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The Kraus Map Collection


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Kraus 22, Africa (Circa 1520)



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Title   Africa
Cartographer   Unknown
Subject   Africa--Maps
Publisher   Unpublished
Repository   Harry Ransom Humanities Research Center
Place of publication
     or creation
  
Portugal
Date(s)   Circa 1520
Format   Manuscript map
Kraus catalog no.   22
Dimensions in mm.   870 x 630 mm.
Rights   No known U.S. copyright restrictions. Please cite the Harry Ransom Center, University of Texas at Austin, as the image source.


Notes

Manuscript chart of the West Coast of Africa and the South Atlantic Ocean. The coastline drawn in pen and outlined in green; place names in sepia and red; degrees of latitude marked northwards from the Equator on o° longitude (Cape Verde Islands) to 370 north; scale of leagues; net of wind-rose lines radiating from 15 centers; half of a compass rose on the Equator at o° longitude. A few small holes, none affecting the coasts depicted; a few of the red place names very faint or illegible. On vellum, cloth mounted. From the collection of Baron Dartmouth. Large folio (870x630 mm.).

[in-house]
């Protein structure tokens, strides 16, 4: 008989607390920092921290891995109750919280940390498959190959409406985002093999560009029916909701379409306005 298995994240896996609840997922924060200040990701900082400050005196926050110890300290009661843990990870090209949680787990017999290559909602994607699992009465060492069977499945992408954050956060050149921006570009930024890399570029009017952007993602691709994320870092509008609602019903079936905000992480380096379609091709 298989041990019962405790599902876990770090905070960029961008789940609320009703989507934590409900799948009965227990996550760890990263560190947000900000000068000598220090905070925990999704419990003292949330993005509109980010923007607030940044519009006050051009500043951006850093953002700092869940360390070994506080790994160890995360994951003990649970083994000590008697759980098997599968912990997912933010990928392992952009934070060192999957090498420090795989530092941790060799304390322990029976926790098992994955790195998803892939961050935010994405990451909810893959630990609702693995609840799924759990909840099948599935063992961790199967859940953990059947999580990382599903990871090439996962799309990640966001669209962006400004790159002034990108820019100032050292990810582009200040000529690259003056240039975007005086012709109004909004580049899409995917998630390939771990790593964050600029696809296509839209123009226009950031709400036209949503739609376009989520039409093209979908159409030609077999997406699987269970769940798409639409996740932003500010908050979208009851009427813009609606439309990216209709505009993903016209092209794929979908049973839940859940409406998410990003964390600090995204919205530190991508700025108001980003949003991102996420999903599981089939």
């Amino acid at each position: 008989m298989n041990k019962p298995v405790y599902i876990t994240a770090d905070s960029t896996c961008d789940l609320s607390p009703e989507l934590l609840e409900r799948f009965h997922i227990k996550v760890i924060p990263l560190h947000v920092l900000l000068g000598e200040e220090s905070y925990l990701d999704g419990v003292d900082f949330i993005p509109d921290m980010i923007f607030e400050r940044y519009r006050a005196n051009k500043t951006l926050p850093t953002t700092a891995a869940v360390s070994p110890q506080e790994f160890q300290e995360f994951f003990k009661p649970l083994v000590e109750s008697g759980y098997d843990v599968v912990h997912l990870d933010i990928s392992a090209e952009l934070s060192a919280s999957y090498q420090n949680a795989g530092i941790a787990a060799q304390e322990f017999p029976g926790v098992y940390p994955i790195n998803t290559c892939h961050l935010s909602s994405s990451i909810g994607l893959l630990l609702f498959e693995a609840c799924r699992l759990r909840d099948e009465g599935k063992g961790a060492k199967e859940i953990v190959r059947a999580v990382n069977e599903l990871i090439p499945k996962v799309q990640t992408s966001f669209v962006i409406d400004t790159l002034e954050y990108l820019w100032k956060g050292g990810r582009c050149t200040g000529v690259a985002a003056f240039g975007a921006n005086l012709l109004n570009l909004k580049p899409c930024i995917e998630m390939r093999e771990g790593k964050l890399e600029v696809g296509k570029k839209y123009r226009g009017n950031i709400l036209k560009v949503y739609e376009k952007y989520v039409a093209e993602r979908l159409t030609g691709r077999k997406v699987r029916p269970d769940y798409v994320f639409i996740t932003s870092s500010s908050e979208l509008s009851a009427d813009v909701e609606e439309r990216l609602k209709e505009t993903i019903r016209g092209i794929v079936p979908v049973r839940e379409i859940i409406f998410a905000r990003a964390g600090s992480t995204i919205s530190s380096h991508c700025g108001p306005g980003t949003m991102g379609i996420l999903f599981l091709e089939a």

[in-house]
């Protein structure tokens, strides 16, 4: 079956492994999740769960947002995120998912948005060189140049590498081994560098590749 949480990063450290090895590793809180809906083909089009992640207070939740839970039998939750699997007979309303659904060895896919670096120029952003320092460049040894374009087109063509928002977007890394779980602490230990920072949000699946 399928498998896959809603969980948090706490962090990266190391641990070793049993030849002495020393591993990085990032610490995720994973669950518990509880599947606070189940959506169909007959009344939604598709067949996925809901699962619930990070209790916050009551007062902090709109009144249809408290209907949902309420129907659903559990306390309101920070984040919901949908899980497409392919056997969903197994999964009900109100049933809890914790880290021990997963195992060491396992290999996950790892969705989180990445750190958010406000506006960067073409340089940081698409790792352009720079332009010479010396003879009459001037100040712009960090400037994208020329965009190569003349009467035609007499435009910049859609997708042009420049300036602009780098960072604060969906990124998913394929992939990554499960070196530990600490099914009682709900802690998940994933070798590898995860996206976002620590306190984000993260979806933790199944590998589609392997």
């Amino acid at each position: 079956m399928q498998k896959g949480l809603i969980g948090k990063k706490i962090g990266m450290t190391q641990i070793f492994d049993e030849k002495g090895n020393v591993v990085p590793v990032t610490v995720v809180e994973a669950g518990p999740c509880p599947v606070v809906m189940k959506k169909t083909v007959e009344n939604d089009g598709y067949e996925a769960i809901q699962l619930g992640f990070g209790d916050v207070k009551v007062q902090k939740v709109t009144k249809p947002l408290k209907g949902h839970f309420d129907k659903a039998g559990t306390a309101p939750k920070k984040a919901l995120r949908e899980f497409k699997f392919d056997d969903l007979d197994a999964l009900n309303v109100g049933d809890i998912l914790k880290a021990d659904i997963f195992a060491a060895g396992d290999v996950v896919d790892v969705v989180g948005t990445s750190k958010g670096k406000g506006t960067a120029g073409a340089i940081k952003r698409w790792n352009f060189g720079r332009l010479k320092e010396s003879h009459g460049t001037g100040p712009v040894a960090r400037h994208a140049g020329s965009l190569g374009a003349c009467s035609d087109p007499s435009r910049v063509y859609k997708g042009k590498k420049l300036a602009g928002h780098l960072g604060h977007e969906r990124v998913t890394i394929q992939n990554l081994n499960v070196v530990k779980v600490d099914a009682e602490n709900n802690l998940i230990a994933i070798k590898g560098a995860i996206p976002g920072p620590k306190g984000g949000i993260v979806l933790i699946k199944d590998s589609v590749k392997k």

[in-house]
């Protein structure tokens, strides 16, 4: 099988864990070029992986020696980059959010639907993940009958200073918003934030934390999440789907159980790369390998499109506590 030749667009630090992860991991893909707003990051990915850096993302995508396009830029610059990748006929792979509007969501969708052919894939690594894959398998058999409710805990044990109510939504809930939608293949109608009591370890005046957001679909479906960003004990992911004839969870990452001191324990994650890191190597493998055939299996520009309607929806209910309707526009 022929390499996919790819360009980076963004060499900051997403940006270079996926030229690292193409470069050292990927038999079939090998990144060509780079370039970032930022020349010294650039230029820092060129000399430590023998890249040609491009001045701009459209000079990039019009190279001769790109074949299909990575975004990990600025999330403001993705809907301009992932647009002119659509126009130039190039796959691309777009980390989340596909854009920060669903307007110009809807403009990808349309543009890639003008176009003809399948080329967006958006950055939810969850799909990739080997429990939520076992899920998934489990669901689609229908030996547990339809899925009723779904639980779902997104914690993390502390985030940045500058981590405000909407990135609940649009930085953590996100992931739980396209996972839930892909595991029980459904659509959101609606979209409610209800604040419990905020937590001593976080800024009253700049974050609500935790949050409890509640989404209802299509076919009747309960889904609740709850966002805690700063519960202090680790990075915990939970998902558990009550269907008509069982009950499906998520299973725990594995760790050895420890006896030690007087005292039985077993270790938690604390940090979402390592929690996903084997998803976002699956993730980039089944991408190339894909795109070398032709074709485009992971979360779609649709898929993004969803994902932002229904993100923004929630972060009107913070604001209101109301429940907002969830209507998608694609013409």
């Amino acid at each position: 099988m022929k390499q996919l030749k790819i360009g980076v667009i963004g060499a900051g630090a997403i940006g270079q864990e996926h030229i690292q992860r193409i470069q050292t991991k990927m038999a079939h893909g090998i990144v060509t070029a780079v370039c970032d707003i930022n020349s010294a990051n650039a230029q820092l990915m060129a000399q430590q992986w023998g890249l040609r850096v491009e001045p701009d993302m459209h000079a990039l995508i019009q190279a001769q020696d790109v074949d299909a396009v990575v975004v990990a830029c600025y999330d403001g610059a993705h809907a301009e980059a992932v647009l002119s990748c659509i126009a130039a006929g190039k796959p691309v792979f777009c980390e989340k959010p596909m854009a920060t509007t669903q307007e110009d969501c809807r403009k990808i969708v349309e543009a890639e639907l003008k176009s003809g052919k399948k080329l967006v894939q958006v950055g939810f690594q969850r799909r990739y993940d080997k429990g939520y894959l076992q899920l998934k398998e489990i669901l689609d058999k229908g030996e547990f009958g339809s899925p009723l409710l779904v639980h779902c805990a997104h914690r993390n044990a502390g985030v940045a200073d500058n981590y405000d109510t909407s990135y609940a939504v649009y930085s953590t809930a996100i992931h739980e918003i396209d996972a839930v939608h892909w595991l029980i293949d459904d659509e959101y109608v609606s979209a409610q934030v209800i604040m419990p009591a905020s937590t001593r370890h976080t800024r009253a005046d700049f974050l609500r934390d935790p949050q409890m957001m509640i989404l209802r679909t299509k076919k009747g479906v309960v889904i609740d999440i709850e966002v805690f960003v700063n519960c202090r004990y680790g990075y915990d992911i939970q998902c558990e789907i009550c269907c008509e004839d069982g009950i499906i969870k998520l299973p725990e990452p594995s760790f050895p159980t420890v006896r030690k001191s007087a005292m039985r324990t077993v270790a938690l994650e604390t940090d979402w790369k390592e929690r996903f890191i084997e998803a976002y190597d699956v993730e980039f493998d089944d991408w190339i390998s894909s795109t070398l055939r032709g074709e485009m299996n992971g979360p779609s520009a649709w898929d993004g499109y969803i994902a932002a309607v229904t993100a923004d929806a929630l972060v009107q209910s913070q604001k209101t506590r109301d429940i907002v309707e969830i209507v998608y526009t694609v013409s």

A handsome large Portuguese portulan chart of the early sixteenth century.

It depicts the coasts of Africa in great detail, from the Straits of Gibraltar south to the Cape of Good Hope, then eastward to a bay marked simply "aguada" (watering place), probably Mossel Bay, where Bartholome Dias made his first landfall in South Africa in 1487, and where da Gama's fleet rested both going and returning from India. About 150 places along the coasts are named.

The chart has been examined by Dr. Armando Cortesao, author of Cartografia e cartografos Portugueses de seculos XV e XVI, who has assigned a tentative date of c. 1520. It may have been originally joined on the west to another sheet depicting the American coast, as on the left edge, in mid-Atlantic, we read de san p° (paulo), which must have been preceded by penedo (St. Paul's rocks).

The exploration of the coast of Africa was the great accomplishment of Portuguese exploration of the 15th century, paving the way for their farther voyages of commerce and discovery to India and the East Indies. Prince Henry the Navigator was the patron of the earlier efforts, which traversed the coasts as far as Sierra Leone (1447). This was followed by the voyages of Ca da Mosto (1445-1446), Fernando Pó (1472), Dias (1487) and Vasco da Gama (1497-1499).

This chart, dating from only a few years after the voyages of Dias and da Gama, is a precious record of these stirring events, and is deserving of further careful study.

No similar chart in Cortesao and Teixeira de Mota, Portugaliae Monumenta Cartographies.